means for obtaining identifier data at a destination location;

means for correlating the identifier data for the delivered item to a sending party;

wherein the means for authorizing a debit is arranged to authorize the debit from the receiving party's account when the tracking status indicates delivery of the item to the receiving party."

Claims 2 to 4 are dependent on claim 1.

Claim 5 reads as follows:

"A method, performed by an apparatus according to claim 1, of authorizing payment upon delivery of an item, the method comprising:

registering each one of a plurality of receiving parties with a transaction database (204);

registering each one of a plurality of sending parties with the transaction database (204); and

authorizing a debit from a selected receiving party's account (230),

wherein the transaction database (124) is maintained by a third party, and wherein the means for authorizing a debit operates in conjunction with the transaction database of the third party

characterized by:

generating by an open system postage meter a postal indicia and an identifier with tracking capability for affixation by a sending party to an item (208);

associating the identifier with a particular sending party and a particular item (210);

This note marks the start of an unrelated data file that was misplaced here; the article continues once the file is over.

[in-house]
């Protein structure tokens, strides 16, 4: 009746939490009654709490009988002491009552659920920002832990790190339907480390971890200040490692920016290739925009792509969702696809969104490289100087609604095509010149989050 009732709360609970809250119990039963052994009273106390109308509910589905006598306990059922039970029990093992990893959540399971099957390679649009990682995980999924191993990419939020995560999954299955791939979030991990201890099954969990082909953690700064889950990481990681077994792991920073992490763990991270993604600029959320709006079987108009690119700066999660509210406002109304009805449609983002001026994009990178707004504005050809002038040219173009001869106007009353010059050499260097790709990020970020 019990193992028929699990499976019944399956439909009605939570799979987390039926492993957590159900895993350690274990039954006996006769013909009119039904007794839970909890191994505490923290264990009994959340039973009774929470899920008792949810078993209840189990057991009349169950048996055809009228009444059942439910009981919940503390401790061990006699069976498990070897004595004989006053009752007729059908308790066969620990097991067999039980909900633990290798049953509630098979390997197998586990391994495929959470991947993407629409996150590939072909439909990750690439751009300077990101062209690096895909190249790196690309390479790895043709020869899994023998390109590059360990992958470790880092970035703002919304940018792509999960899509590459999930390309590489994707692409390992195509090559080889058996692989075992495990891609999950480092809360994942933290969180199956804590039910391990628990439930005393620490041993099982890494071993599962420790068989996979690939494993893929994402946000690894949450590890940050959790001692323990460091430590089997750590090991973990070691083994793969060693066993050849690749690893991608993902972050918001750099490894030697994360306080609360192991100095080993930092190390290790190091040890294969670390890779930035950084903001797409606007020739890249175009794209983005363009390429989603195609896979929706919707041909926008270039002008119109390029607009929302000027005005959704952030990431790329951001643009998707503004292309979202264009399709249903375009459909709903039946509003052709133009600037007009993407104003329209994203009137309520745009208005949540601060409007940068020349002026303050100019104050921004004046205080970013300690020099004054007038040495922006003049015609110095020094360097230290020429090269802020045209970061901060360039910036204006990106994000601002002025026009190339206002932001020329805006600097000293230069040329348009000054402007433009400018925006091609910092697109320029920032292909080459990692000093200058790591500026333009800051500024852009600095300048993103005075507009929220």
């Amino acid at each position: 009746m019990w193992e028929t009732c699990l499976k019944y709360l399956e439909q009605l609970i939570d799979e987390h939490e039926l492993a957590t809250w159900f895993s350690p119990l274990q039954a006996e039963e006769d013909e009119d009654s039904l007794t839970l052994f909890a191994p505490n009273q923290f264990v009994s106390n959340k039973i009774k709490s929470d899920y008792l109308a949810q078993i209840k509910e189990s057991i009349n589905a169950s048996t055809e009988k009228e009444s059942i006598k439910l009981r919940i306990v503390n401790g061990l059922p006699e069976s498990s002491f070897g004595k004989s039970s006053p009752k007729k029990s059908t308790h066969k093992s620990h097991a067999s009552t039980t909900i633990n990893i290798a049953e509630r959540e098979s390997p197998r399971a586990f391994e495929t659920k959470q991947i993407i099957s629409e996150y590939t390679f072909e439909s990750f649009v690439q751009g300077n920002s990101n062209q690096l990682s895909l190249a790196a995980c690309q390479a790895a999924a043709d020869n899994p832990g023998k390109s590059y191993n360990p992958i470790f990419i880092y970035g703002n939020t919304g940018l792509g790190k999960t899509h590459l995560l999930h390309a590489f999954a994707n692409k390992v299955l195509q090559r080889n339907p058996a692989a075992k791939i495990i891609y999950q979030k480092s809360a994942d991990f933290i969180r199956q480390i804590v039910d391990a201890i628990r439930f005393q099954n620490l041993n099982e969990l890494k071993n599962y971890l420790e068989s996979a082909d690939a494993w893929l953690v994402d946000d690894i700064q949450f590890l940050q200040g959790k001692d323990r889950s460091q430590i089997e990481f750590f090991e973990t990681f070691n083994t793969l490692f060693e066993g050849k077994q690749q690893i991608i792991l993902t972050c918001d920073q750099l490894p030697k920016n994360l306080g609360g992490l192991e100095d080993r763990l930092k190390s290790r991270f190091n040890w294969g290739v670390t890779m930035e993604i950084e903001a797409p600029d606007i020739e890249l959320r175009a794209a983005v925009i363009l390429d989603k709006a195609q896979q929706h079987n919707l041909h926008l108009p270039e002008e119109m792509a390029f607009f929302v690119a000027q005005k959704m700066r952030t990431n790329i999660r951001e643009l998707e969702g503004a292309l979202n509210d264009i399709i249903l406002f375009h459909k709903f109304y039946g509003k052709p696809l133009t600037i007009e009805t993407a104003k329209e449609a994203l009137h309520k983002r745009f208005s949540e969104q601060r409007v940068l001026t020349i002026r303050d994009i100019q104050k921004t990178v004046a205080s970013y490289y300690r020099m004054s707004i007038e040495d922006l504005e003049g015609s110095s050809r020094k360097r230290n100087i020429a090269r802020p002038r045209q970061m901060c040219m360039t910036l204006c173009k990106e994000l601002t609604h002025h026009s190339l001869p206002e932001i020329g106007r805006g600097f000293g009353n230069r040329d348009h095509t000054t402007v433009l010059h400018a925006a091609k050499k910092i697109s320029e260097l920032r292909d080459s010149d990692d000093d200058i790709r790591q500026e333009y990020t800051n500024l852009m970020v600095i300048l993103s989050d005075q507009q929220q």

storing data relating to the identifier and the particular sending party in the transaction database (210);

obtaining identifier data at a destination location;

correlating the identifier data for the delivered item to a sending party;

wherein the debit from the receiving party's account is authorised when the tracking status indicates delivery of the item to the receiving party."

Claims 6 to 8 are dependent on claim 1.

VII. The appellant's arguments relevant to the present decision may be summarized as follows:

The present invention was concerned with the automatic control of electronic payments. D2 was considered by the examining division to be the closest prior art and the two-part form of claim 1 was based on D2.

D2 taught, inter alia, to store an electronic payment draft together with a number of contingencies that had to be removed before the electronic payment defined by the draft was made. As the people involved in the transaction had to log on to a computer site and remove the contingencies when the required contingency conditions were fulfilled, D2 suffered from the problem of poor reliability and security.

The apparatus according to claim 1 relied on an open system postage meter which was accessible by an information appliance of a sending party and was operable to generate an identifier with tracking capability to be affixed by the sending party to an item and to be stored in a transaction database which was maintained by a third party. By means of this identifier, the third party responsible for authorizing the electronic payment could identify the parties and the item involved in the transaction and the tracking status of the item so as to authorize the payment when the contingency concerning the item delivery was removed. As the claimed system did not involve the manual input of a tracking number generated at the time of shipping or a correlation between different identifiers, i. e. one representative of the transaction and one with tracking capability, it improved the reliability and security of prior art systems.